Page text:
How to Prepare and Validate Your Will
You don't necessarily need professional help to prepare a valid will. If you are comfortable taking care of the task on your own, several software programs are available to assist you, as are various DIY websites. Once you've drafted the document, it needs to be witnessed, usually by two adults of sound mind who know you well.
Any person may act as a witness to your will, but it's best to pick what's known as a disinterested witness—someone who isn't a beneficiary and has no financial or personal stake in your choices. Some states require two or more witnesses. If a lawyer prepared the will, they shouldn't serve as one of the witnesses.
In some states, a will must also be notarized, so check the rules where you live. Even if that formality isn't required, you might consider having your witnesses complete what's known as a self-proving affidavit. Signed in the presence of a notary, the document may facilitate the probate process by reducing the likelihood witnesses will be called into court to validate their signatures and the will's authenticity.
Choosing an Executor for Your Will
You'll need to name a still-living person as the executor of the estate. That person, often a spouse, adult child, or another trusted friend or relative, is responsible for administering the estate. You can also name joint executors, such as your spouse or partner and your attorney.
The probate court usually supervises the executor to ensure that they carry out the wishes specified in the will. If your affairs are complicated, it might make more sense to name an attorney or someone with legal and financial expertise.
The case for engaging an attorney is strong if your estate is substantial (ranging in the millions of dollars) or your situation is legally complex. If so, be sure to work with someone who is familiar with your state's laws and has extensive experience with writing wills. Your state bar association may be able to help you locate a suitable attorney.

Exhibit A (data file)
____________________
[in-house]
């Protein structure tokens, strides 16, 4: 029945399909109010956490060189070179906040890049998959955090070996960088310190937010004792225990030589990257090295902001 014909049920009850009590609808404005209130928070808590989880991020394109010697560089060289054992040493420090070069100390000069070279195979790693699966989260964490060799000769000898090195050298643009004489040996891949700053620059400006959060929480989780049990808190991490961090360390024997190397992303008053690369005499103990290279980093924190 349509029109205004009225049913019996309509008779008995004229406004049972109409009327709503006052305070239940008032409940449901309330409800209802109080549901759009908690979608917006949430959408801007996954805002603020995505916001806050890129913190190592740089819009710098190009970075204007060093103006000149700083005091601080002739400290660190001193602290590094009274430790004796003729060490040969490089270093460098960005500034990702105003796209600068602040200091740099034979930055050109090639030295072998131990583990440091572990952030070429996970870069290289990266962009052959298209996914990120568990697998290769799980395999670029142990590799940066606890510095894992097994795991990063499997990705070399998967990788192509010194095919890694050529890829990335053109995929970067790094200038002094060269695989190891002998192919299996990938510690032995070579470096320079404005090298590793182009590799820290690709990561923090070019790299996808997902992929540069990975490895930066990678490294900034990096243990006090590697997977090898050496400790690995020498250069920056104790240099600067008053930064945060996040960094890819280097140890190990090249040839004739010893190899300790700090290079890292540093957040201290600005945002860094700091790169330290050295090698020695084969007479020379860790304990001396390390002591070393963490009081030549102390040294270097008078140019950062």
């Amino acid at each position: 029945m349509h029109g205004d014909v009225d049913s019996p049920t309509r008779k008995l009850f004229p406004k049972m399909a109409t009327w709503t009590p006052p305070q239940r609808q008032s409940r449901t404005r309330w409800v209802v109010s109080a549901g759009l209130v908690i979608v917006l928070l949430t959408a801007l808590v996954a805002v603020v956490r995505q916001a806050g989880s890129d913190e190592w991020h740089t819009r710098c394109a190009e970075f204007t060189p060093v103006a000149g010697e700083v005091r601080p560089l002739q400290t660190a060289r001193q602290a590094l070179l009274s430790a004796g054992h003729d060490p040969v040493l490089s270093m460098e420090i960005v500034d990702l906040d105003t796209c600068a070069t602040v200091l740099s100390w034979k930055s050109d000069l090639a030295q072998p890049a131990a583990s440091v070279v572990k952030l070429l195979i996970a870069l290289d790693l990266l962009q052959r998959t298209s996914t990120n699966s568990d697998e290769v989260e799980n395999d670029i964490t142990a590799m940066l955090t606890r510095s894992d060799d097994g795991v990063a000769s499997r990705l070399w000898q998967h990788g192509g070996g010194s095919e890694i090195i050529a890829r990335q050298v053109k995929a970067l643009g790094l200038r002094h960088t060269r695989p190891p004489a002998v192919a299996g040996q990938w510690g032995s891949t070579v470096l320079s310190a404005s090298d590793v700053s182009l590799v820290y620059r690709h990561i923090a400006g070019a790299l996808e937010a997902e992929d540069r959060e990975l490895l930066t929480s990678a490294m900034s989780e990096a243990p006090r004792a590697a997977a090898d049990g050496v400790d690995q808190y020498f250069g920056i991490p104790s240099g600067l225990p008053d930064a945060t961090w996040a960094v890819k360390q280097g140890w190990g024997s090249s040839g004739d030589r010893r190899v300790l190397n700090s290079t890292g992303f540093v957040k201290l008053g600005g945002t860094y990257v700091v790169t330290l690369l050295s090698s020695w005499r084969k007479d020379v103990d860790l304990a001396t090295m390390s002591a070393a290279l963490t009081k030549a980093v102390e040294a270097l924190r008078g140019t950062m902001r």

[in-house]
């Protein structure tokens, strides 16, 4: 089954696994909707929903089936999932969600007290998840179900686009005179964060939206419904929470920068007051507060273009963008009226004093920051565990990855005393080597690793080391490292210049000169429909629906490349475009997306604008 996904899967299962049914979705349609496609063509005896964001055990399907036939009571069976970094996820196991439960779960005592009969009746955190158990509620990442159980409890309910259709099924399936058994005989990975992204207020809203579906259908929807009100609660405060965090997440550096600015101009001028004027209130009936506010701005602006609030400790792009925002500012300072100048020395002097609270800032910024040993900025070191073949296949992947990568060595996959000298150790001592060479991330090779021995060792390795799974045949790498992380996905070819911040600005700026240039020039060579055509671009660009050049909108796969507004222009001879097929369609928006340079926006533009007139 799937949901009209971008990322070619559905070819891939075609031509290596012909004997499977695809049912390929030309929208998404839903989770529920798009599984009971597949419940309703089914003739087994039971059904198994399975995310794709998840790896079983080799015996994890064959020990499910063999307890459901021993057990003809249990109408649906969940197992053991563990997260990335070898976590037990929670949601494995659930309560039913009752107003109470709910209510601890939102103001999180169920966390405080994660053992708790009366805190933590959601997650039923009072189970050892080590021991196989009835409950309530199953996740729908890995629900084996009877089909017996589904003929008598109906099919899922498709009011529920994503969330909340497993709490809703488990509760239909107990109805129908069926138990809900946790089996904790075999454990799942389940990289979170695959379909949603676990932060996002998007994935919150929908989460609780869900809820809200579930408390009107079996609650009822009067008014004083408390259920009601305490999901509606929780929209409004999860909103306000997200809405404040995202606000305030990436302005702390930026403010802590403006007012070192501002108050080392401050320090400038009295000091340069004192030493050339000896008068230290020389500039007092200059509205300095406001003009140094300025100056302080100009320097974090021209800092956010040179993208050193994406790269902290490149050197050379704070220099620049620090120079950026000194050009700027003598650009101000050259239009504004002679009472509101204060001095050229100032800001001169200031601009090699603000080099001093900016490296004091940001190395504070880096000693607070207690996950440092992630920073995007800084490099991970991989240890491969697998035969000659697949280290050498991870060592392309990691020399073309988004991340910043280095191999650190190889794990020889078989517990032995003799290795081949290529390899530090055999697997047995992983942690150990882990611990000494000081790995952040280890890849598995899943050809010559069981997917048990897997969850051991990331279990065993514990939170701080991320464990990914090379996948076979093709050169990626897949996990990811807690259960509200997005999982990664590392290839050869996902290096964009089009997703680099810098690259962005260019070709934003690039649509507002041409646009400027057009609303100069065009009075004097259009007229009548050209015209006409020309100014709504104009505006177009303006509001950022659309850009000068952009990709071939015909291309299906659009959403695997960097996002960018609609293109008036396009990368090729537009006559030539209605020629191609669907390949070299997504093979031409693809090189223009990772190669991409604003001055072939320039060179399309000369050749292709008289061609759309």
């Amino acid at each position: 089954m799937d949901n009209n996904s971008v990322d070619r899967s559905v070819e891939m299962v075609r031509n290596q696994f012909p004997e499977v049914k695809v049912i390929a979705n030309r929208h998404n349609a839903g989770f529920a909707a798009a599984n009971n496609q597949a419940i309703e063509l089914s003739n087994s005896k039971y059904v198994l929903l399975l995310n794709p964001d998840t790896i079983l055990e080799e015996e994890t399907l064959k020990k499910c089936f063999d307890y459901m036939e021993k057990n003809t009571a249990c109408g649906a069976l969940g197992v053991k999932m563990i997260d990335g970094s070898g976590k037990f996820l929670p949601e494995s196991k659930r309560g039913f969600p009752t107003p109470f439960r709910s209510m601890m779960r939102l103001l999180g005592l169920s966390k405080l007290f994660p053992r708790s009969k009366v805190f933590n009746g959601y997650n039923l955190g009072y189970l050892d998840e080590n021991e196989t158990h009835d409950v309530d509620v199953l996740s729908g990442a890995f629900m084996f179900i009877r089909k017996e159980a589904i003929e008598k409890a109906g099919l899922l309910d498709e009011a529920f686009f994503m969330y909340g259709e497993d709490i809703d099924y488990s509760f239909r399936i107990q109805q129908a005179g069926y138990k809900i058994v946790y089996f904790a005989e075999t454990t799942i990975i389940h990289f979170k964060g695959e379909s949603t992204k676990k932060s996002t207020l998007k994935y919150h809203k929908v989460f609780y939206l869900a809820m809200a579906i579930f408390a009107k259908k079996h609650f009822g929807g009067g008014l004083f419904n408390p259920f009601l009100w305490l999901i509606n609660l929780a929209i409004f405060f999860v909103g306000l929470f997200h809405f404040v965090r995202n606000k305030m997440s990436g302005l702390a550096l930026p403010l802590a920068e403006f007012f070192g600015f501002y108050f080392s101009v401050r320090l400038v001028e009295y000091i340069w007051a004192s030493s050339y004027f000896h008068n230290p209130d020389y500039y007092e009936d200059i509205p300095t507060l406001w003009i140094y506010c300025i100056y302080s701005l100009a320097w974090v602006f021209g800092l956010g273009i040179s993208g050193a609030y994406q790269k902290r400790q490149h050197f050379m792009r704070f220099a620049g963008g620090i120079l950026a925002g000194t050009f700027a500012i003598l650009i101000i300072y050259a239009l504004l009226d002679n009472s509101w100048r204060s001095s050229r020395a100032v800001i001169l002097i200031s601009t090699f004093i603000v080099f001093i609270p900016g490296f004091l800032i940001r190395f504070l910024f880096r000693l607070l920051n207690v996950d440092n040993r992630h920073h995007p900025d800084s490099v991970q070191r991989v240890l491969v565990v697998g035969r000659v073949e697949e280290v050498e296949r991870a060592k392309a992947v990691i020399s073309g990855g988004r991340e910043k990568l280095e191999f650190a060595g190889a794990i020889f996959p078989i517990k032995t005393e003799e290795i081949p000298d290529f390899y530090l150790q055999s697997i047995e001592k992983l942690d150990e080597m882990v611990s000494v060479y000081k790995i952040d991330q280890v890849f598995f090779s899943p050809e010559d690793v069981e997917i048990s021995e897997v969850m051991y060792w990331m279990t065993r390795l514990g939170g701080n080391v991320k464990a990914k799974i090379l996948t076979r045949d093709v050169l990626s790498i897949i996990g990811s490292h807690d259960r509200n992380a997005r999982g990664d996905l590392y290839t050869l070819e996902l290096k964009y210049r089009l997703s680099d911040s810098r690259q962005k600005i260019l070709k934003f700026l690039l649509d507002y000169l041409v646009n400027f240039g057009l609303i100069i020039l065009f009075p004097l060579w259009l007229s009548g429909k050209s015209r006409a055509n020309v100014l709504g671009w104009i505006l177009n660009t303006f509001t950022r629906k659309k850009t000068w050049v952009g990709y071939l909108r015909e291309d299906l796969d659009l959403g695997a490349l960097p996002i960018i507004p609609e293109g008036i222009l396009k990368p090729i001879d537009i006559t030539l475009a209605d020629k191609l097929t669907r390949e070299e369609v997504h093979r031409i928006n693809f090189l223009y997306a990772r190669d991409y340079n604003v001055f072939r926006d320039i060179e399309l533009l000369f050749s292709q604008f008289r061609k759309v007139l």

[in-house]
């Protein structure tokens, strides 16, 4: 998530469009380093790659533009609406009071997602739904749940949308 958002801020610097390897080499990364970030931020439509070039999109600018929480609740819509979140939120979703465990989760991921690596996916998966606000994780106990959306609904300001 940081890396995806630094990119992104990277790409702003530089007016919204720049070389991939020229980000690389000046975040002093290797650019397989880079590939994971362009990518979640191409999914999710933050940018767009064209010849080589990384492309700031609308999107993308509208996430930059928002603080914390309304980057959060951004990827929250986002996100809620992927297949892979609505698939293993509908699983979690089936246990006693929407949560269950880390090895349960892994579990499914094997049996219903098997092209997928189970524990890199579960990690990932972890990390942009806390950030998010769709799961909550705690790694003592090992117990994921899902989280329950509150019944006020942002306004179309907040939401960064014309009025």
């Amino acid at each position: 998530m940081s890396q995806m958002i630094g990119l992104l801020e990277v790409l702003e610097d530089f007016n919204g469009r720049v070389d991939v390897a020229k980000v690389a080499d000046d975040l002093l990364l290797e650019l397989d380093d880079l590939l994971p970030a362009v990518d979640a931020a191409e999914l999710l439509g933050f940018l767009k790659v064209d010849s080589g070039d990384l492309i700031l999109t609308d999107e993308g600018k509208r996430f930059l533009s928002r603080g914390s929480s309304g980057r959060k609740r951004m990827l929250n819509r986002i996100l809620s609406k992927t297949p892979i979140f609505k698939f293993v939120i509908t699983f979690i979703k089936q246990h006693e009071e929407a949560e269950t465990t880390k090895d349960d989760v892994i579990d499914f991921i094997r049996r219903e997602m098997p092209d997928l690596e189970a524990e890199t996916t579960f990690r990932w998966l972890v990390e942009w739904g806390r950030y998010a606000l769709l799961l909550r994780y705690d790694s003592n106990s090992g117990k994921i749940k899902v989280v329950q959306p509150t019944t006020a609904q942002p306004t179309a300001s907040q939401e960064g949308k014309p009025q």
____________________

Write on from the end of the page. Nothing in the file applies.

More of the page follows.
One of the most important things your will can do is empower your executor to pay your bills and deal with debt collectors. Ensure the wording of the will allows for this and gives your executor leeway to take care of any related issues that aren't explicitly outlined in your will.
Where to Keep a Will
A probate court usually requires access to your original will before it can process your estate. It's crucial, then, to keep the document where it is safe and yet accessible. Avoid storing it in a bank safety deposit box or in any other location where your family may need a court order to gain access. A waterproof and fireproof safe in your house is a good alternative.
Then let at least your executor know where the original will is stored, along with needed information such as the password for the safe. Besides, it's wise to duplicate signed copies to the executor and your attorney if you have one. The signed copies can be used to establish your intentions in case the original is destroyed or lost. However, the absence of an original will can complicate matters, and without it, there's no guarantee that your estate will be settled as you'd hoped. So store the document with care.
How to Change a Will
Your will may never need to be updated. Or, you may choose to update it regularly. Remember, the only version of your will that matters is the most current valid one in existence at the time of your death.
A good rule of thumb: Review your will every two or three years and at pivotal moments in your life. Such events might include marriage, divorce, or the birth of a child. Your kids probably won't need guardians named in a will after they're adults, for example.
Changing your will is easy. You write a new will to replace the old one or make an addition using an amendment known as a codicil. Because of the serious nature of codicils and their power to change the entire will, two witnesses are usually required to sign when a codicil is added, much like when the original will was created. Some states, however, have loosened the legal regulations surrounding codicils and now allow for them to be notarized at a public notary.
Ideally, you want to make any changes when you are of sound mind and in good health. This limits the likelihood that your wishes can be successfully challenged and avoids decisions made in haste or under intense emotional pressure.